NEW YORK: Global adspend will rise by more than 5% this year according to GroupM, the media arm of WPP Group, although the company has revised down its projections due to financial instability in many markets.

In its latest biannual "This Year, Next Year" report, GroupM estimated worldwide advertising expenditure will increase by 5.1% in 2012, but this marked a noticeable softening from its previous forecast of a 6.3% expansion.

Translated into dollar terms, this means measured media spend will now reach $506.3bn in 2012, versus the earlier prediction of $522bn. This can be weighed up against the $482bn recorded in 2011 and $459bn in 2010.

Economic uncertainty in the United States and Europe was the largest single factor behind this reappraisal of the situation facing the ad market this year.

More specifically, investment levels in the hard-hit eurozone nations of Ireland, Greece, Italy, Spain and Portugal fell by 6% in 2011 and are expected to drop by an additional 8.8% in 2012.

Furthermore, although GroupM predicted a stabilisation in trading conditions for these nations in 2013, this presupposed an "orderly normalisation” of the eurozone.

Conditions remained more robust in the United States, anticipated to witness a 3.6% expansion in 2012 to $152.5bn, a comparatively modest decline on the prior prediction of 4% growth.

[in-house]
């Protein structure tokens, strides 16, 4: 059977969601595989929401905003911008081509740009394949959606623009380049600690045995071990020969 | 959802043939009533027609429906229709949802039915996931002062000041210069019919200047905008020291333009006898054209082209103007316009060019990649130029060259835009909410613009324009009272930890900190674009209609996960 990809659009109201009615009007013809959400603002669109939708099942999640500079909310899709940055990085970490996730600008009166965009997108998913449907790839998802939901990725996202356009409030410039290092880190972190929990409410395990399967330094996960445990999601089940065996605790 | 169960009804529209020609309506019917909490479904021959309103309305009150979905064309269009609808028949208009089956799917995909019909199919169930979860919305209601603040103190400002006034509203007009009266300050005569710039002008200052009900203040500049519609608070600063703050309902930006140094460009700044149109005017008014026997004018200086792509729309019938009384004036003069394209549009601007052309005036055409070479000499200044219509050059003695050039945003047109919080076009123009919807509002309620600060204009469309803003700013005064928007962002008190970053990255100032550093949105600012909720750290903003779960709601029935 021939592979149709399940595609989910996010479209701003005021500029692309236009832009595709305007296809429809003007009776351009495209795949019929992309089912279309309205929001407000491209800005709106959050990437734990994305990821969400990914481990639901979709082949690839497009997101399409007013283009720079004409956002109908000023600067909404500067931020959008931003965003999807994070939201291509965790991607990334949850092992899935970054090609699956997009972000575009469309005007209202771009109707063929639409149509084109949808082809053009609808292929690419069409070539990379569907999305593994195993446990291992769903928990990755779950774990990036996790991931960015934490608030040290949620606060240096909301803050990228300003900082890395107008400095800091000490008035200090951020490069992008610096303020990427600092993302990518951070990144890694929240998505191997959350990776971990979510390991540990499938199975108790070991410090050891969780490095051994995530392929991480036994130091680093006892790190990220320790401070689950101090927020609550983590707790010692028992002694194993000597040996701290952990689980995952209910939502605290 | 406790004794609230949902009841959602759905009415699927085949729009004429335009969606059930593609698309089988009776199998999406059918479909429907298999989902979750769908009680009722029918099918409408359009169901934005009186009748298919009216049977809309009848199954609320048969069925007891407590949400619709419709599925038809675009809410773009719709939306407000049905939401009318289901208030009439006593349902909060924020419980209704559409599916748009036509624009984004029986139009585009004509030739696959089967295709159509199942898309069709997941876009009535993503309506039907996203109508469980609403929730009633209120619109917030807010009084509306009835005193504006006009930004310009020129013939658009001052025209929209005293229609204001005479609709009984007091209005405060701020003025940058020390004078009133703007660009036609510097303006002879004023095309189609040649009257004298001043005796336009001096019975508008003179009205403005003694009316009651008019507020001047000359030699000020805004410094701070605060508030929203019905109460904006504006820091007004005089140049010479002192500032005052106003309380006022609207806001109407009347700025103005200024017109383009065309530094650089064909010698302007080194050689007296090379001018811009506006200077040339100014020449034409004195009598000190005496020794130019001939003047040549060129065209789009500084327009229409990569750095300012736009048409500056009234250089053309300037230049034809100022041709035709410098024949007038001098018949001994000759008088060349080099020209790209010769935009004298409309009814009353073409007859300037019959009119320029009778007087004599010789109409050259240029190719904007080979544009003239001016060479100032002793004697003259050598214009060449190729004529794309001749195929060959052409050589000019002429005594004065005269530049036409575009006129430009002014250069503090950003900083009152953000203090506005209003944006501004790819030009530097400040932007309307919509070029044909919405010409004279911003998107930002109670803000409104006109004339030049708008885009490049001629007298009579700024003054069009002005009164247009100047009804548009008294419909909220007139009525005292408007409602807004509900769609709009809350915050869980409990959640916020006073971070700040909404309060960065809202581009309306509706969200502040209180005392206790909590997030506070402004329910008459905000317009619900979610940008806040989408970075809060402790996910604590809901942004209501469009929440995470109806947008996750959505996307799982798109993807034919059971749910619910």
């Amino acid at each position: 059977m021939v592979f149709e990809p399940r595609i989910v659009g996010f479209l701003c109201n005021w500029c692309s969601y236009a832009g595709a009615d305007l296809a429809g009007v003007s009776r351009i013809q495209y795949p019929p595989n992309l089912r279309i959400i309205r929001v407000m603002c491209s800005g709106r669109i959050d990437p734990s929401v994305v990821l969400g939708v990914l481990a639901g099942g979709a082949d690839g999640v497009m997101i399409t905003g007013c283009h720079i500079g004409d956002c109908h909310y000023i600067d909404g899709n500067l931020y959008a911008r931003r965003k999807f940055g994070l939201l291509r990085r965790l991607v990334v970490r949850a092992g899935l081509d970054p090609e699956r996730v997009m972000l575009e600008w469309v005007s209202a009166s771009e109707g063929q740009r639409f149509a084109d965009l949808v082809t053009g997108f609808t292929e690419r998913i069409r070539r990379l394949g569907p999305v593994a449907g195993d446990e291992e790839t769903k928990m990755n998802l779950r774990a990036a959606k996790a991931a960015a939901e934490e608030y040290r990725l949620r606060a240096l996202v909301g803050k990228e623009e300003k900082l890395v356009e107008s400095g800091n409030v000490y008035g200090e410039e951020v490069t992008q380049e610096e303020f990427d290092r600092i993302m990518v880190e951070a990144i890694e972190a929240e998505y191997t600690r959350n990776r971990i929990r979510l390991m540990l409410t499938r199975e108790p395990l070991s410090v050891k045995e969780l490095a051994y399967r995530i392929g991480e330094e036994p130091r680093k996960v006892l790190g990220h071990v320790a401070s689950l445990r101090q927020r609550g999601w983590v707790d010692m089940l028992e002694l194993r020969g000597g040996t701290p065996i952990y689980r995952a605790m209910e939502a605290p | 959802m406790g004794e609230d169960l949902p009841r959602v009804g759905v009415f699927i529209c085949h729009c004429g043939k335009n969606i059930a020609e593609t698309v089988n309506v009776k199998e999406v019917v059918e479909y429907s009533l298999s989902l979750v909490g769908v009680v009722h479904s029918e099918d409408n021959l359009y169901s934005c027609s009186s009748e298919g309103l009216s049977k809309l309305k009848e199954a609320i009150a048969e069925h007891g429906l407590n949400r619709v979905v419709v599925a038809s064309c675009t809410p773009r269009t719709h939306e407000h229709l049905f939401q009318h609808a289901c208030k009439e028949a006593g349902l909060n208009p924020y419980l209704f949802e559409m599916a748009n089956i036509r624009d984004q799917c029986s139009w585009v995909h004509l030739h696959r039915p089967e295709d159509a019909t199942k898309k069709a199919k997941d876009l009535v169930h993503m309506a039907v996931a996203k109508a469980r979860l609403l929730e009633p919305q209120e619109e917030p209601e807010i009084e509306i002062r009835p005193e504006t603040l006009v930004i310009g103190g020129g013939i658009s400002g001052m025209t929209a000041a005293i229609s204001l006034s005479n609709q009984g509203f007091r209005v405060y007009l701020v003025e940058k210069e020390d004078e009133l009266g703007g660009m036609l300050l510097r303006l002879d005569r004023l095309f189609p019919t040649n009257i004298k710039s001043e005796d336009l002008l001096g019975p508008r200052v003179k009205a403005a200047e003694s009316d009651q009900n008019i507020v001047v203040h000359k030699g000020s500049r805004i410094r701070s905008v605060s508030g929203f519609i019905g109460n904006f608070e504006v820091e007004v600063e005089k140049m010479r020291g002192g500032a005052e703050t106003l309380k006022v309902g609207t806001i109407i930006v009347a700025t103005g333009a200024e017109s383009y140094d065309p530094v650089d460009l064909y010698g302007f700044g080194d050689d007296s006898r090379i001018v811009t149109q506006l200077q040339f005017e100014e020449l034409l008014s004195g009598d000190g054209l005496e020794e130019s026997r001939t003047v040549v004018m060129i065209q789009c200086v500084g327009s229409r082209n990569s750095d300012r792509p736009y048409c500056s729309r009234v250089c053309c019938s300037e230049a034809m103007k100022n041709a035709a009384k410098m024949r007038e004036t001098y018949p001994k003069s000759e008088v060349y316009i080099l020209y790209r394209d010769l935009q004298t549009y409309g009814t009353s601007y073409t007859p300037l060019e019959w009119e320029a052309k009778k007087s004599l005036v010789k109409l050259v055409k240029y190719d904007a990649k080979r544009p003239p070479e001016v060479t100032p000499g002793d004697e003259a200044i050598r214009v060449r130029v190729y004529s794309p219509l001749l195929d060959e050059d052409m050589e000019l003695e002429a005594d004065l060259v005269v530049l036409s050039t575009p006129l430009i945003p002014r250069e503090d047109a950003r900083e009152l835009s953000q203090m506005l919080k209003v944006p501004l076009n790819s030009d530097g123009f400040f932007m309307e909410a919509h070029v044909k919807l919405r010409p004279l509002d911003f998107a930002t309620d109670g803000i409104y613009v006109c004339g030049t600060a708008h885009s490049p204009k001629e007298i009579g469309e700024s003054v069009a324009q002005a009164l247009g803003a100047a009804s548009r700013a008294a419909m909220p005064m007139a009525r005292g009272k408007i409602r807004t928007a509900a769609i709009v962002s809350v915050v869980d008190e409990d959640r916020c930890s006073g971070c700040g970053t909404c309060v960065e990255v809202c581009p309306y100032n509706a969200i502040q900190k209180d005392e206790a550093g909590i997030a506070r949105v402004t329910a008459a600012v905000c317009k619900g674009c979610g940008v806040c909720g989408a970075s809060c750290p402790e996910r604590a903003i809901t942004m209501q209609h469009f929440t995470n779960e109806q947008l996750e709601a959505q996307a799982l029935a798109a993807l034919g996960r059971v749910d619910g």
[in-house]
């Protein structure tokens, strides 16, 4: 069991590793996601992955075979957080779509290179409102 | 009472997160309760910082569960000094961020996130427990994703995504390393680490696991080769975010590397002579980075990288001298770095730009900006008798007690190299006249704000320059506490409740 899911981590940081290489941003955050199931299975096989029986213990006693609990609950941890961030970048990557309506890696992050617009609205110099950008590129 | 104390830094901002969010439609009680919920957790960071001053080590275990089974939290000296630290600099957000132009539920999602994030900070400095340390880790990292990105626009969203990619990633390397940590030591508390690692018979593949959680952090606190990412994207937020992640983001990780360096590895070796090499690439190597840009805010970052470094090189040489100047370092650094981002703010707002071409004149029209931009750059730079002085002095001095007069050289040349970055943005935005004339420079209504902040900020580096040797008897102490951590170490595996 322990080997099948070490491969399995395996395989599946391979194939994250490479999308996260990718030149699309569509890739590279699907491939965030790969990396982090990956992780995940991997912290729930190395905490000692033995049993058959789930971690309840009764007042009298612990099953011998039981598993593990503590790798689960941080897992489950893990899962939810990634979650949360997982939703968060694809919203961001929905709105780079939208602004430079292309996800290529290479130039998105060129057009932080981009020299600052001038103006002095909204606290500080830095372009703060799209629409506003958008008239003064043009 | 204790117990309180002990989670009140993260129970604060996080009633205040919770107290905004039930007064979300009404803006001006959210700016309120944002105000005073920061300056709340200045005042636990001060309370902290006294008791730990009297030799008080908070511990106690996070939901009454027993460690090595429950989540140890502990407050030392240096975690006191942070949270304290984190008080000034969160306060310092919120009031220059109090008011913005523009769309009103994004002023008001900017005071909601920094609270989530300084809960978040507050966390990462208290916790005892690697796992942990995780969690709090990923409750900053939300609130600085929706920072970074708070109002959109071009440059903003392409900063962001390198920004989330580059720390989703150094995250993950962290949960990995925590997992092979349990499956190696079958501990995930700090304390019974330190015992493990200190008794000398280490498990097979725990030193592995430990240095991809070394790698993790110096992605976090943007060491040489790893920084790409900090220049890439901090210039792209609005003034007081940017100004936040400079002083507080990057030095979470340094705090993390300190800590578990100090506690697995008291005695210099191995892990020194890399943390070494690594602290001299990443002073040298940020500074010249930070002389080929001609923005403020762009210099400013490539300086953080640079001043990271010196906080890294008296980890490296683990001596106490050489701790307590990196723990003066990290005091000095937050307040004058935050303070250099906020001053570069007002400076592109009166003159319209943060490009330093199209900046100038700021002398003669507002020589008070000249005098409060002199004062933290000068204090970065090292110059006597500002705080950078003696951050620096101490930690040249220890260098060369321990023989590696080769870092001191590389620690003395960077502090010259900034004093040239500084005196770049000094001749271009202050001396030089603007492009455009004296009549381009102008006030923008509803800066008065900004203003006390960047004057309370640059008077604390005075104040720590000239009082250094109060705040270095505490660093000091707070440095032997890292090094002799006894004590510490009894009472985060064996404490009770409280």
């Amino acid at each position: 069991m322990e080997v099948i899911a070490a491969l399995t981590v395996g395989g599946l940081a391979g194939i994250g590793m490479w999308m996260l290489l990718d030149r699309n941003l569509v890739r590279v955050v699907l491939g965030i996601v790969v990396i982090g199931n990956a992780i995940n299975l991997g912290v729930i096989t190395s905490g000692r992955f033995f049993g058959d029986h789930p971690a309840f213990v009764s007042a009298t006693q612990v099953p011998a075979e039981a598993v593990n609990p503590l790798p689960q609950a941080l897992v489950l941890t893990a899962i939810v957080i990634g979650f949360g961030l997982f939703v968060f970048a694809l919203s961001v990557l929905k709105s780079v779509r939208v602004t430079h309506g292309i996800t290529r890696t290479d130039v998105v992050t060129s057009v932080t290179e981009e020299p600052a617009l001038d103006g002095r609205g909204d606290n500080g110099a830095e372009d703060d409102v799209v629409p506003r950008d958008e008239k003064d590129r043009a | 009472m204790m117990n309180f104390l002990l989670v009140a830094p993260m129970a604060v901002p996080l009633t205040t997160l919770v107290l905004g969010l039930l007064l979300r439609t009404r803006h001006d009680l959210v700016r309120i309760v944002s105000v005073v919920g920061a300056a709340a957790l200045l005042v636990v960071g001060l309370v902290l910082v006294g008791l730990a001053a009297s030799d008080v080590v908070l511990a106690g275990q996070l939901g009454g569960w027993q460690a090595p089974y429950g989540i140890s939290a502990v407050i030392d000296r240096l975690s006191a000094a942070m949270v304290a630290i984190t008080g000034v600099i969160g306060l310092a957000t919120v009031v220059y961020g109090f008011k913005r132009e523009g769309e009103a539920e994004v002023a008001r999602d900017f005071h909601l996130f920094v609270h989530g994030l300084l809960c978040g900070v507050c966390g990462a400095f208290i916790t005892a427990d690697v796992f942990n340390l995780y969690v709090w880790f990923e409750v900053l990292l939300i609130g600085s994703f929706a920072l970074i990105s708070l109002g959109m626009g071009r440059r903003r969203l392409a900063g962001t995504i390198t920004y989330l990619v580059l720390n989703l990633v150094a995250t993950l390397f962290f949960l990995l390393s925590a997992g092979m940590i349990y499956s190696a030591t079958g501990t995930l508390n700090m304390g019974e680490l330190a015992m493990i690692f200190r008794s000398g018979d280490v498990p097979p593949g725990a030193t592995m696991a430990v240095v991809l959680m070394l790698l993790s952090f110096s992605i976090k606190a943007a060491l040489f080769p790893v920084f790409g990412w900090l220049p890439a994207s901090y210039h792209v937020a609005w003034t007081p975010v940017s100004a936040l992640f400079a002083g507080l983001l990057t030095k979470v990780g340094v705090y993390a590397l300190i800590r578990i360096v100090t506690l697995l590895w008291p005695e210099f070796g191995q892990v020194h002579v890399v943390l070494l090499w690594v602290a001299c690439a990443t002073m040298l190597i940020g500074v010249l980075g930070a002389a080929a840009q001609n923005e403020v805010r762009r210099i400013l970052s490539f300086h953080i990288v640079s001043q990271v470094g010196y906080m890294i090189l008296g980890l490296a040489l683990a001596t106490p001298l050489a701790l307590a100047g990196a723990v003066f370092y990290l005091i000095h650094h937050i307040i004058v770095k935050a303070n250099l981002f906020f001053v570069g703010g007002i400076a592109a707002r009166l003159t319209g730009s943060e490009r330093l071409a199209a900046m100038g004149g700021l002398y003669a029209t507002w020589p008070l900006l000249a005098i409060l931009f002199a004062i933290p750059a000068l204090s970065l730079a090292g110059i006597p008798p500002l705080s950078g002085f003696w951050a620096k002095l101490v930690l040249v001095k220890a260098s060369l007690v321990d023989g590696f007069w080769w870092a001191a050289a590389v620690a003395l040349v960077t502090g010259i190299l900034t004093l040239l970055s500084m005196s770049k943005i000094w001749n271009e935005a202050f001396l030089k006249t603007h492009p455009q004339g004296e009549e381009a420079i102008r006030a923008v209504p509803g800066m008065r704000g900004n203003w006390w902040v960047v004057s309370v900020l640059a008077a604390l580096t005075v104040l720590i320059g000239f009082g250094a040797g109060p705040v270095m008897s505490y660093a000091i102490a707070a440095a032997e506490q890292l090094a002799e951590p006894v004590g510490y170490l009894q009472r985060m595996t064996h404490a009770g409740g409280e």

By channel, digital revenues are set to increase by 18% worldwide in 2012, improving on the previous 16% forecast.

The medium will thus accrue a 20% share of expenditure this year, and will flourish again next year, when ad sales figures will leap by 22%.

"Internet advertising is growing in every country," Adam Smith, GroupM's futures director, said. "The continued development of internet advertising, notably video, will now possibly nip at TV's nominal share."

If this is the case, television's 43% market share in 2011 may come to represent a high watermark, although Smith noted "some internet video investment will simply return to different pockets of the same TV vendors."

Print channels, by contrast, should experience an on-going downward trend, with newspapers' share hitting a new low of 17% in 2011, and predicted to contract by an additional 1% on this measure in 2012.

Data sourced from GroupM; additional content by Warc staff